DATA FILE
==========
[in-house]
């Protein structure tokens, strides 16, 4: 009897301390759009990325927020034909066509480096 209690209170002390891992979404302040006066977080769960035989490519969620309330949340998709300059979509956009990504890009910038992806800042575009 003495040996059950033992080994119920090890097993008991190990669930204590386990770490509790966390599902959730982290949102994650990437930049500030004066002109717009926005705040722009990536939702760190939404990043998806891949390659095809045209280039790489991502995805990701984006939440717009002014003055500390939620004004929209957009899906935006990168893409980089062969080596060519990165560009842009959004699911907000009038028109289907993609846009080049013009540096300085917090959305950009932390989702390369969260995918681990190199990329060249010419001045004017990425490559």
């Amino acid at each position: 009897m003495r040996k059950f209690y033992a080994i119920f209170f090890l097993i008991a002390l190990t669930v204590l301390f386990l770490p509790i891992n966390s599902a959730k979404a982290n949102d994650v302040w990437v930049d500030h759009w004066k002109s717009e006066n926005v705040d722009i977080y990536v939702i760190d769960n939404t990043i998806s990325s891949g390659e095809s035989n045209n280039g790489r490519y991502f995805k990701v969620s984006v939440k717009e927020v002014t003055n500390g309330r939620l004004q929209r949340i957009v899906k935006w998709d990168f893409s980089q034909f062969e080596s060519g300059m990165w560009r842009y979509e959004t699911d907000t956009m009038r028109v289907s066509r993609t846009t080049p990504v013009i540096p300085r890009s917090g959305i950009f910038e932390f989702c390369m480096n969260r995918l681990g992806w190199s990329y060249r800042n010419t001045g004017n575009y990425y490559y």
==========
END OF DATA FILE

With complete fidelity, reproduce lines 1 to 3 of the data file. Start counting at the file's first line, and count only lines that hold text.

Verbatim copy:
[in-house]
């Protein structure tokens, strides 16, 4: 009897301390759009990325927020034909066509480096 209690209170002390891992979404302040006066977080769960035989490519969620309330949340998709300059979509956009990504890009910038992806800042575009 003495040996059950033992080994119920090890097993008991190990669930204590386990770490509790966390599902959730982290949102994650990437930049500030004066002109717009926005705040722009990536939702760190939404990043998806891949390659095809045209280039790489991502995805990701984006939440717009002014003055500390939620004004929209957009899906935006990168893409980089062969080596060519990165560009842009959004699911907000009038028109289907993609846009080049013009540096300085917090959305950009932390989702390369969260995918681990190199990329060249010419001045004017990425490559």
């Amino acid at each position: 009897m003495r040996k059950f209690y033992a080994i119920f209170f090890l097993i008991a002390l190990t669930v204590l301390f386990l770490p509790i891992n966390s599902a959730k979404a982290n949102d994650v302040w990437v930049d500030h759009w004066k002109s717009e006066n926005v705040d722009i977080y990536v939702i760190d769960n939404t990043i998806s990325s891949g390659e095809s035989n045209n280039g790489r490519y991502f995805k990701v969620s984006v939440k717009e927020v002014t003055n500390g309330r939620l004004q929209r949340i957009v899906k935006w998709d990168f893409s980089q034909f062969e080596s060519g300059m990165w560009r842009y979509e959004t699911d907000t956009m009038r028109v289907s066509r993609t846009t080049p990504v013009i540096p300085r890009s917090g959305i950009f910038e932390f989702c390369m480096n969260r995918l681990g992806w190199s990329y060249r800042n010419t001045g004017n575009y990425y490559y």